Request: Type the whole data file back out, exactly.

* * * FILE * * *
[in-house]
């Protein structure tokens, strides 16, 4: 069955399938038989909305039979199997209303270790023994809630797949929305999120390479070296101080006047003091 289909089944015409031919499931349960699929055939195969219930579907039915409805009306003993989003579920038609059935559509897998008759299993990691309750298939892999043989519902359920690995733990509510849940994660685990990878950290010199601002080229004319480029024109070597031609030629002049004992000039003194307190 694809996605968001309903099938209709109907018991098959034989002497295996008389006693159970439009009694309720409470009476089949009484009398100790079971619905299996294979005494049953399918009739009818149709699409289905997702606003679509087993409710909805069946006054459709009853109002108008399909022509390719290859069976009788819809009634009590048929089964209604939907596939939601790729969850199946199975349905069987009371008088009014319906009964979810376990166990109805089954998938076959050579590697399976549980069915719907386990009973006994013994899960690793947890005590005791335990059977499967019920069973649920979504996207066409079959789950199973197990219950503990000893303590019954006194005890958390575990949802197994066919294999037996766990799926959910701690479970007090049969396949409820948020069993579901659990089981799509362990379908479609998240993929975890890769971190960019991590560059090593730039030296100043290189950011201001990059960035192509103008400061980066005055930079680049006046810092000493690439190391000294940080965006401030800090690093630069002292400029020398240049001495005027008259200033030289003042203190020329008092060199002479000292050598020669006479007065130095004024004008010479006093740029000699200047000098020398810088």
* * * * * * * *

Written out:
[in-house]
């Protein structure tokens, strides 16, 4: 069955399938038989909305039979199997209303270790023994809630797949929305999120390479070296101080006047003091 289909089944015409031919499931349960699929055939195969219930579907039915409805009306003993989003579920038609059935559509897998008759299993990691309750298939892999043989519902359920690995733990509510849940994660685990990878950290010199601002080229004319480029024109070597031609030629002049004992000039003194307190 694809996605968001309903099938209709109907018991098959034989002497295996008389006693159970439009009694309720409470009476089949009484009398100790079971619905299996294979005494049953399918009739009818149709699409289905997702606003679509087993409710909805069946006054459709009853109002108008399909022509390719290859069976009788819809009634009590048929089964209604939907596939939601790729969850199946199975349905069987009371008088009014319906009964979810376990166990109805089954998938076959050579590697399976549980069915719907386990009973006994013994899960690793947890005590005791335990059977499967019920069973649920979504996207066409079959789950199973197990219950503990000893303590019954006194005890958390575990949802197994066919294999037996766990799926959910701690479970007090049969396949409820948020069993579901659990089981799509362990379908479609998240993929975890890769971190960019991590560059090593730039030296100043290189950011201001990059960035192509103008400061980066005055930079680049006046810092000493690439190391000294940080965006401030800090690093630069002292400029020398240049001495005027008259200033030289003042203190020329008092060199002479000292050598020669006479007065130095004024004008010479006093740029000699200047000098020398810088």